Courchevel is accessible from the Geneva or Chambery Airport. While Chambery is closer, Geneva Airport has more international connections. Both airports have convenient private and shared transfers. However, a rental car is recommended for families for convenience unless you want to splurge on a private transfer. Courchevel Village is one of the quieter towns in the area and is perfect for families. It also has plenty of affordable places to stay, with regular events and direct gondola access to Courchevel.

Val d'Isère-Tignes, France

Not far from Courchevel are the highly rated areas of Val d'Isère and Tignes, whose proximity often means they're grouped together. Both resorts are recognized as a Famille Plus resort, meaning it has met 110 specific requirements to meet the needs of children. The designation means that you'll find age-specific entertainment options and activities, accessibility for children, and high standards of professional childcare. With over 185 miles of slopes, including beginner slopes and off-piste areas, Val d'Isère and Tignes are great for families of all skill levels. Free lift passes for kids under the age of 8 and discounts for youths can translate to budgeting more days on the slopes.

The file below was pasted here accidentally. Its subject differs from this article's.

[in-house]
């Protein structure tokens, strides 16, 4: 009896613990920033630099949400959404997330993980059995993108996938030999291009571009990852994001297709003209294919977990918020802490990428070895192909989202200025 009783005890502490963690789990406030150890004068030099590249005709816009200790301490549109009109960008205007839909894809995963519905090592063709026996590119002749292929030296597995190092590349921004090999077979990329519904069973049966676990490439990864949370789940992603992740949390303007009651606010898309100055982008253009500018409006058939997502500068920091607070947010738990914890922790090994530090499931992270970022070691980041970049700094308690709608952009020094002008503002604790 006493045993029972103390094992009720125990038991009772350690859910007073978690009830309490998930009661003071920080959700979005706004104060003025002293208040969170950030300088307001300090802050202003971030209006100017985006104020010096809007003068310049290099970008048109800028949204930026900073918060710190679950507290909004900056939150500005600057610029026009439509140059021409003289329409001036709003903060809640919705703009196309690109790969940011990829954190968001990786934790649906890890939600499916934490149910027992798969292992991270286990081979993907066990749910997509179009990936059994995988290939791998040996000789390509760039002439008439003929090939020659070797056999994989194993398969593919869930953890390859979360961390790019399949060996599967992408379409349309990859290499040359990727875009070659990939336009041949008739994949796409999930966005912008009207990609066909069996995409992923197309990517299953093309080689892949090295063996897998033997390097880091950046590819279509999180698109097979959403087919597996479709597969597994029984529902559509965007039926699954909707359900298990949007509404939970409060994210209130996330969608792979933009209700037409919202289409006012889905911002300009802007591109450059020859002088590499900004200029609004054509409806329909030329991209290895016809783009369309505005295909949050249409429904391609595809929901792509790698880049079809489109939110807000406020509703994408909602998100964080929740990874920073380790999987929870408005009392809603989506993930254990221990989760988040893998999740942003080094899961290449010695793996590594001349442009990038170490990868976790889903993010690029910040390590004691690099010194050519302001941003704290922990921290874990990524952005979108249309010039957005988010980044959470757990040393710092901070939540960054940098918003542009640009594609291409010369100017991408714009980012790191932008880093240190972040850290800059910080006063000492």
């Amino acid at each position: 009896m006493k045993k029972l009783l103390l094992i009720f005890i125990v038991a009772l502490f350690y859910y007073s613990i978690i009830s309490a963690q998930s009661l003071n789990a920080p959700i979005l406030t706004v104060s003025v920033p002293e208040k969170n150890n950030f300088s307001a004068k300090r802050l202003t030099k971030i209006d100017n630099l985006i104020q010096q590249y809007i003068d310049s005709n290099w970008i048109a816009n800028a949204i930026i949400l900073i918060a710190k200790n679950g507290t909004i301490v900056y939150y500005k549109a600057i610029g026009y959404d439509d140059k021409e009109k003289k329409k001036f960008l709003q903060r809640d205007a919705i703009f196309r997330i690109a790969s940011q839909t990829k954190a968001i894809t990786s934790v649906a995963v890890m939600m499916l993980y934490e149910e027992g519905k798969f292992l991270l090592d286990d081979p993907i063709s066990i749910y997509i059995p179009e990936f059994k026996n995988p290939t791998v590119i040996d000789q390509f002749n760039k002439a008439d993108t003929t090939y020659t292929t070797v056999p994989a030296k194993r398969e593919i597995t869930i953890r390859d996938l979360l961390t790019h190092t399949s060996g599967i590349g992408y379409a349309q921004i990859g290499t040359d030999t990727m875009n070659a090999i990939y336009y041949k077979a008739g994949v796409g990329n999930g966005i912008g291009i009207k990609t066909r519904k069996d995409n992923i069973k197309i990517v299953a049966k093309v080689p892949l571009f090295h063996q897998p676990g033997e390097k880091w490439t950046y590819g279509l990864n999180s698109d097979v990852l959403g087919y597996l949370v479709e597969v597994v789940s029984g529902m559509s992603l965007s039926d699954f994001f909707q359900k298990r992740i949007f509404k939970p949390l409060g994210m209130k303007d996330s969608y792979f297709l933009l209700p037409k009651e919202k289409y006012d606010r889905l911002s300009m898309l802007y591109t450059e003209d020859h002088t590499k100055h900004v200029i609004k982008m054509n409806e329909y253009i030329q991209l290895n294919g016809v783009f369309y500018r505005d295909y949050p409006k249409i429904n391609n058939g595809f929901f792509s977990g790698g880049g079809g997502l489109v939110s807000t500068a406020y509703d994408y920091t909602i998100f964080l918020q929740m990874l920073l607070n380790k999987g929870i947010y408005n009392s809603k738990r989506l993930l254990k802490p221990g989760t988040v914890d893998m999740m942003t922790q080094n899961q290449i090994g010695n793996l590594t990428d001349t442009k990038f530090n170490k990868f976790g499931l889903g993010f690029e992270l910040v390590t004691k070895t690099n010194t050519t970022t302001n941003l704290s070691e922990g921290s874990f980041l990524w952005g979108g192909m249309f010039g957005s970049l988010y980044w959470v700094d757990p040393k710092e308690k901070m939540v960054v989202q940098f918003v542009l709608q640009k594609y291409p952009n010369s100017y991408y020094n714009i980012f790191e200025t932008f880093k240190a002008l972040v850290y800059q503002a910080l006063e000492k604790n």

When not skiing, families can enjoy ice skating, The Adventure Trail, dog sledding, tobogganing, horseback riding, and attending dozens of weekly events. For foodies, head out for high-end dining at Courchevel 1850, a resort that boasts the most Michelin stars in the Alps. Because of the area's Famille Plus label, many lodges make specific accommodations for families and promote their facilities and services based on this particular criteria. It's easy to search through accommodation options to choose the facilities that best fit your family's needs.

Most families will want the convenience of a rental car when in Val d'Isère and Tignes. While there are shuttles from Geneva, a car offers more flexibility. Otherwise, the area's free shuttle service makes multiple stops along the main roads of the valley.